Minority Law Students

Which One to Choose?

Make objective Criteria

I think the best way to make a decision between schools is to make objective criteria while you are deciding which schools to apply to.
Remember the plan is to apply only to schools you would want to go to, so your options after getting accepted should all be favorable ones.

Things To Consider:

- What area of the law are you interested in? Are there faculty members in your school that share your interests and that you think you can work with?

- Where do you want to work after you graduate? Does your school have good placement rates for that part of the country or the world? Are there resources available to help you find a job where you wish to practice after graduation?

- What is your financial aid package? What is the cost of living?

- What type of environment will best suit you for three years- urban/suburban/small city/large city?

- What was the general "feel" of the school when you visited?

I tried assigning points to each of my criteria. Then I assigned points to each school after doing lots of research. I did not base my decision on this totally, but it allowed me to see each of my choices more objectively.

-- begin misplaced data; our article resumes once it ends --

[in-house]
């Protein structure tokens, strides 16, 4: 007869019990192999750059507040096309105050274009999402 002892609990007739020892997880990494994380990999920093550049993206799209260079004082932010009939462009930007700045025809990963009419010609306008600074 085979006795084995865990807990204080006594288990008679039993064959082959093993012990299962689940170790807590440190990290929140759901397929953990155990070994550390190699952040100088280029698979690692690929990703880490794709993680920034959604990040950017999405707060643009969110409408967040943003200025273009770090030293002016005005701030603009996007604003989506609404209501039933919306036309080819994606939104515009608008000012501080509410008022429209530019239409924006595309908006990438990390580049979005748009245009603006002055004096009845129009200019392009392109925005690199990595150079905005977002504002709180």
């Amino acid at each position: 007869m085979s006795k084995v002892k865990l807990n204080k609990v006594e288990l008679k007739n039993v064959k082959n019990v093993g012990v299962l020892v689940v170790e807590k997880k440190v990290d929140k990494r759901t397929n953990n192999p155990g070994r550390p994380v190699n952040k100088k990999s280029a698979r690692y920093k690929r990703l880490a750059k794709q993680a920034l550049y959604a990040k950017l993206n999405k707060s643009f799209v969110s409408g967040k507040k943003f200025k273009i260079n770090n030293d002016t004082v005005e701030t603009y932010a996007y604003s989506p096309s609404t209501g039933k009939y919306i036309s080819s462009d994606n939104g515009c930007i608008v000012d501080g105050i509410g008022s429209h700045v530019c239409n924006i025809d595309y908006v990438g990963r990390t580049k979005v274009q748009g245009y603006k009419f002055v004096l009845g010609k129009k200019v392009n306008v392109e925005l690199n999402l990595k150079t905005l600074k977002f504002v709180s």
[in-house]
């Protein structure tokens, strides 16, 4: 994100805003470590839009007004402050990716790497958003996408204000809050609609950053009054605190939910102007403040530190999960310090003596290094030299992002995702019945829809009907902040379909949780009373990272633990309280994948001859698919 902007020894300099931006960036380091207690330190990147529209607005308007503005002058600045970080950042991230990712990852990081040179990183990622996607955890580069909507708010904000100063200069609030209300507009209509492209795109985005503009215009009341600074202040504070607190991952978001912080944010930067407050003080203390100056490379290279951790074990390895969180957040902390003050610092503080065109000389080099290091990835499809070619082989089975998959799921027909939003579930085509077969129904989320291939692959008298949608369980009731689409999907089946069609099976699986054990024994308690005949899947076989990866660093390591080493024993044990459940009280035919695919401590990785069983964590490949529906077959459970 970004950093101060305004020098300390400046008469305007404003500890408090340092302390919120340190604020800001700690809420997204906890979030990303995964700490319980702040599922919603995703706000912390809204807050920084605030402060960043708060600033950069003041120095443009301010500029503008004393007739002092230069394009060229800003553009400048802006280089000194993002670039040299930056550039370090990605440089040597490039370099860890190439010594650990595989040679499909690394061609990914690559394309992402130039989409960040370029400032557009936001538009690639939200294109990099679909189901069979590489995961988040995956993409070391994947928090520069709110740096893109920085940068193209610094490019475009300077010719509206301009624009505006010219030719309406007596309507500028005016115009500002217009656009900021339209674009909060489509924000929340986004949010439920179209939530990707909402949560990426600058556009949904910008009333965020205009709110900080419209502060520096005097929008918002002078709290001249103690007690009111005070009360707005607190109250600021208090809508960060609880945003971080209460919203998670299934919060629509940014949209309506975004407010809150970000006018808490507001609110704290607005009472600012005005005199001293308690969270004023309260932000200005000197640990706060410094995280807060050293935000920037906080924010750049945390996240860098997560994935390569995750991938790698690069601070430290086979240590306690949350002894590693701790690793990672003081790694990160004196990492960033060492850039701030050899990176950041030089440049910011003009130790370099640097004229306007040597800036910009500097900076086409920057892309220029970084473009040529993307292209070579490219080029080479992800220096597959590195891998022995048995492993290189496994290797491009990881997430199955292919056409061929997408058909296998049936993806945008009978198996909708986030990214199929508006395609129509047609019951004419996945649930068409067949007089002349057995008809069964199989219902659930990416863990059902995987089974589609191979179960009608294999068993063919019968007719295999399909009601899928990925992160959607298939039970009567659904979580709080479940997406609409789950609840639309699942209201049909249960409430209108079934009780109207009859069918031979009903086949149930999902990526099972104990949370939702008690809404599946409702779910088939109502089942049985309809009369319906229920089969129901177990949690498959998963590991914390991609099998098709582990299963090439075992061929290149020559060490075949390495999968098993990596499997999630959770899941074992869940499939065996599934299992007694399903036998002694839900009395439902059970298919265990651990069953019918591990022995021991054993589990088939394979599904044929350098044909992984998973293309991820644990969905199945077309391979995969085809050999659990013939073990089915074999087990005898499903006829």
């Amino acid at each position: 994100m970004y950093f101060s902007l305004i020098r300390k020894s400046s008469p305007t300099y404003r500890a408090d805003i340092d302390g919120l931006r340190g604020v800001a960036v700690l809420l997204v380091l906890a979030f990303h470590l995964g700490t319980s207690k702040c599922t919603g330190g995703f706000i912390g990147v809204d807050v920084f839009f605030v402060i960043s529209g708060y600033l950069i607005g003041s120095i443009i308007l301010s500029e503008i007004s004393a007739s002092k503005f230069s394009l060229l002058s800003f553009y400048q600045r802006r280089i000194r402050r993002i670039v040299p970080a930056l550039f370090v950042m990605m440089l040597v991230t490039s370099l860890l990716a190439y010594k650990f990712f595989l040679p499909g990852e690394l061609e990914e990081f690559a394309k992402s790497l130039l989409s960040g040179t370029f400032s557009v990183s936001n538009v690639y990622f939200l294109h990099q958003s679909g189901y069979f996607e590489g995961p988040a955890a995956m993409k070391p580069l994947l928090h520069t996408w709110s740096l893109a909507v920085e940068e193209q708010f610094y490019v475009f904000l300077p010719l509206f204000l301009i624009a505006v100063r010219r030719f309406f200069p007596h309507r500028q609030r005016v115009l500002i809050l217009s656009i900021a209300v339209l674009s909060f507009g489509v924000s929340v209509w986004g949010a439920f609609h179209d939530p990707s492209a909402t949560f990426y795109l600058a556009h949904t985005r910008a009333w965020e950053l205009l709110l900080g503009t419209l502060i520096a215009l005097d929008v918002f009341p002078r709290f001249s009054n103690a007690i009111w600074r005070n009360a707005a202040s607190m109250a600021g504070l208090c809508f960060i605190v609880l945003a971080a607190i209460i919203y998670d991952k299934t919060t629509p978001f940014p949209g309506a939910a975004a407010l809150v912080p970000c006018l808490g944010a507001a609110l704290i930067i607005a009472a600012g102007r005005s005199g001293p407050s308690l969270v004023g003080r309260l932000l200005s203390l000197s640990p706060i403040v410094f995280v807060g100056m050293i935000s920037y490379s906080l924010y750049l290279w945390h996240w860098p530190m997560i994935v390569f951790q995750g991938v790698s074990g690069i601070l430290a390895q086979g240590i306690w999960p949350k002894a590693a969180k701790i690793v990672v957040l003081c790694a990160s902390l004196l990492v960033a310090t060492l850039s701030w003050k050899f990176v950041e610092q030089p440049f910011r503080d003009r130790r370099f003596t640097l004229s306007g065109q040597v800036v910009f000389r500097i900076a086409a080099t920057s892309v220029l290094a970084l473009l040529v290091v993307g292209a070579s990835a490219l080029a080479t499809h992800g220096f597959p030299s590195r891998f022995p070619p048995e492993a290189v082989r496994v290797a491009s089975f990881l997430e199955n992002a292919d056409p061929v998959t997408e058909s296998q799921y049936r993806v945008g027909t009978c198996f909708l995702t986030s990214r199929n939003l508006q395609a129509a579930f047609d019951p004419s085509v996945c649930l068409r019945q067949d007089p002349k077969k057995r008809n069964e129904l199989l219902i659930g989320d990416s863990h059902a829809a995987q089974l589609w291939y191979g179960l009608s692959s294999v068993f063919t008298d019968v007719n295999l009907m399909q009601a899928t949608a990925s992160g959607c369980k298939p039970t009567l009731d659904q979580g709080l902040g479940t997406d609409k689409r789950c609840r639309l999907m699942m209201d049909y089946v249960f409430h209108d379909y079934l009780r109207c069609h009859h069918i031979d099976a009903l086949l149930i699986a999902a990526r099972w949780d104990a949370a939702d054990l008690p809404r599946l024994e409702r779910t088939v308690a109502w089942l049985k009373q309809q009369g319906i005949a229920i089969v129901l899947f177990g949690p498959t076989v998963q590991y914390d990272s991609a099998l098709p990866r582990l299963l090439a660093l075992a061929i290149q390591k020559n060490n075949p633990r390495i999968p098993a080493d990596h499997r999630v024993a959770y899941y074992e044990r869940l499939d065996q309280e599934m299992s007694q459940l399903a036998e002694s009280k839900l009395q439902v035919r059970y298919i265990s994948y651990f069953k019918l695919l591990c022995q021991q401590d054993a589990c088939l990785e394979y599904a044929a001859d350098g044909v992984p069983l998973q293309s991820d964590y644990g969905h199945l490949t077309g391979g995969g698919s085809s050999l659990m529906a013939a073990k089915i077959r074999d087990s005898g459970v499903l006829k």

When Visiting Schools:

- Talk to many different students, especially those NOT involved in admissions.

- Take some time to walk around the campus, especially study areas. Do students seem stressed? Are they working together?

- Look for faculty who share your interests and can be mentors in your career.

- Ask about on-campus interview procedures. Are interviews offered based solely on GPA or class rank? How much power is given to students to choose employers to interview with?

- Seek out alumni. Are they present at school events? Are they accessible? Is there a strong alumni network?

- Ask present students about how students behave during exam times and in general. Ask students to describe the culture of the school

- Ask about students-faculty interaction. You want to be able to develop relationships with faculty so that you can have advisors and mentors throughout your career.

- Find out why present students chose this school. Which schools were they choosing among? Did they get great financial aid? Was this their "dream school" from the start?

- Take time to meet persons in the admissions office, financial aid office, international students office etc. This can make interactions easier when you leave, since you will have a "point person" who knows you and your particular concerns.

- Have fun and get to know other visiting students, they may be your future classmates!

What is really important?

There are so many facts that we hear are REALLY important for a law school, whether it is the specialty rankings, the faculty to student ratio or bar passage rate, we have to figure out what really matters.